Asia-Pacific countries should promote free trade pragmatically

By Qin Hong
0 Comment(s)Print E-mail People's Daily, April 6, 2012
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The Asia-Pacific economy has become the most dynamic in the world along with the eastward shift of the global economy's center of gravity. Various bilateral or multilateral free trade agreements have sprung up in the region, of which, the most popular one is the Trans-Pacific Partnership (TPP), also known as the Trans-Pacific Strategic Economic Partnership Agreement.

Free trade areas (FTAs) can bring different countries' comparative advantages into play, promote competition, and improve efficiency, and are in line with the general trend of the times. However, as Asia-Pacific countries have different development levels, goals, and cultural backgrounds, trade and economic integration in the region must be promoted in a pragmatic and realistic manner.

First, practical rules are needed to ensure the smooth development of FTAs.

Second, the economic security of countries participating in free trade should be ensured.

Third, international economic conditions should be taken into consideration. The global economy is going through a difficult adjustment period, and most countries are paying greater attention to domestic demand and enhancing protectionist measures. In addition, they have less leeway, and are unlikely to make major compromises.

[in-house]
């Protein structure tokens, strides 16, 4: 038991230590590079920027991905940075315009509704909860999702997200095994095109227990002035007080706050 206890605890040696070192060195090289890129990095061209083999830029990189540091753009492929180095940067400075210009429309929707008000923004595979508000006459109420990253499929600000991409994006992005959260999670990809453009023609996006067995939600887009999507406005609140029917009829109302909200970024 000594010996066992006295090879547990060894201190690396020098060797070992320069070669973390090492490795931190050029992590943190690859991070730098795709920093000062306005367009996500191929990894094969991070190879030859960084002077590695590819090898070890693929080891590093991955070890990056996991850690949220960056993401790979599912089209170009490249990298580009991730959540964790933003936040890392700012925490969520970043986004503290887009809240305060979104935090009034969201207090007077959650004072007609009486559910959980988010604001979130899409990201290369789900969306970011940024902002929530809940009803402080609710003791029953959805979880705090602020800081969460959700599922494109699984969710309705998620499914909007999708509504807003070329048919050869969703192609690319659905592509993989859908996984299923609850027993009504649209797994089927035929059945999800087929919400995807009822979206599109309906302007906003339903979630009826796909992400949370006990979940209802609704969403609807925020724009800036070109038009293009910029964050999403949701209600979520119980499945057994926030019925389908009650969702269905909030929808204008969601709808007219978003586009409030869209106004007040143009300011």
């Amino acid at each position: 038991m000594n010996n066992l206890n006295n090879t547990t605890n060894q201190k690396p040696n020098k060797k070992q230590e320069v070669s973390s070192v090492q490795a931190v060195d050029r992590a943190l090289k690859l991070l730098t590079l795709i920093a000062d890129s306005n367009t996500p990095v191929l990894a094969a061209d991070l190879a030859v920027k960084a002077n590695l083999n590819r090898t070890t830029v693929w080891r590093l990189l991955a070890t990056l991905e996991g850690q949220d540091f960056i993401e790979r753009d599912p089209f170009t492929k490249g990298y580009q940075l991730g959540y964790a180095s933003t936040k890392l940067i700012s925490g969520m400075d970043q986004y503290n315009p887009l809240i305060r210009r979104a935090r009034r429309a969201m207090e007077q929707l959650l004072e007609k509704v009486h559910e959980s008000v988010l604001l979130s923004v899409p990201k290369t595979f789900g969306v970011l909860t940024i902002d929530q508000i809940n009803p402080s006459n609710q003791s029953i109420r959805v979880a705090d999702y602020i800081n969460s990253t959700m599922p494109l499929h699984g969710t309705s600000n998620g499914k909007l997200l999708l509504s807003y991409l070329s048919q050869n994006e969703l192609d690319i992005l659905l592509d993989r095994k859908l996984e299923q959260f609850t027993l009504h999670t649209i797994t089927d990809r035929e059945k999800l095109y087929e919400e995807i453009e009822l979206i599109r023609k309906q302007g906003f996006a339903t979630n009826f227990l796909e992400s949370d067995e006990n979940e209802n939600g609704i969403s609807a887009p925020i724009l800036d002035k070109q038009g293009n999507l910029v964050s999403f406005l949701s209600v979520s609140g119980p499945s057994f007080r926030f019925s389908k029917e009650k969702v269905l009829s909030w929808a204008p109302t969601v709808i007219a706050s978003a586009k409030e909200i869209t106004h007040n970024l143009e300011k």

Fourth, participants, especially key participants, should be sincere. FTAs should be established on the basis of mutual benefit. China showed great sincerity in carrying out the Early Harvest Program with the Association of Southeast Asian Nations (ASEAN), which is partly why the ASEAN agreed to build a FTA with China.

By contrast, the United States showed little sincerity in TPP negotiations. After joining the TPP, the United States has completely revised the regional bloc's rules for its own benefit, implemented economic unilateralism, and deliberately alienated China which has played a crucial role in promoting free trade in the Asia-Pacific region. It is reasonable that certain TPP member states want China to join the group to counterbalance the United States.

Under such a context, it is understandable that the nine TPP countries failed to complete their negotiations before the APECT summit in Hawaii last year. Given the results of the 11th round of the TPP negotiations in early March, the nine countries are unlikely to complete their negotiations this year.

Furthermore, Asia-Pacific countries should learn from the European Union's mistake in understanding the regional political environment. The European Union approved the accession of unqualified Greece in the early 1980s, which ensured the bloc's security in southern Europe but planted a seed for the ongoing European sovereign debt crisis. It would be a different story if certain countries use joining the TPP talks as a tool to elevate their status and seek benefits from different parties.

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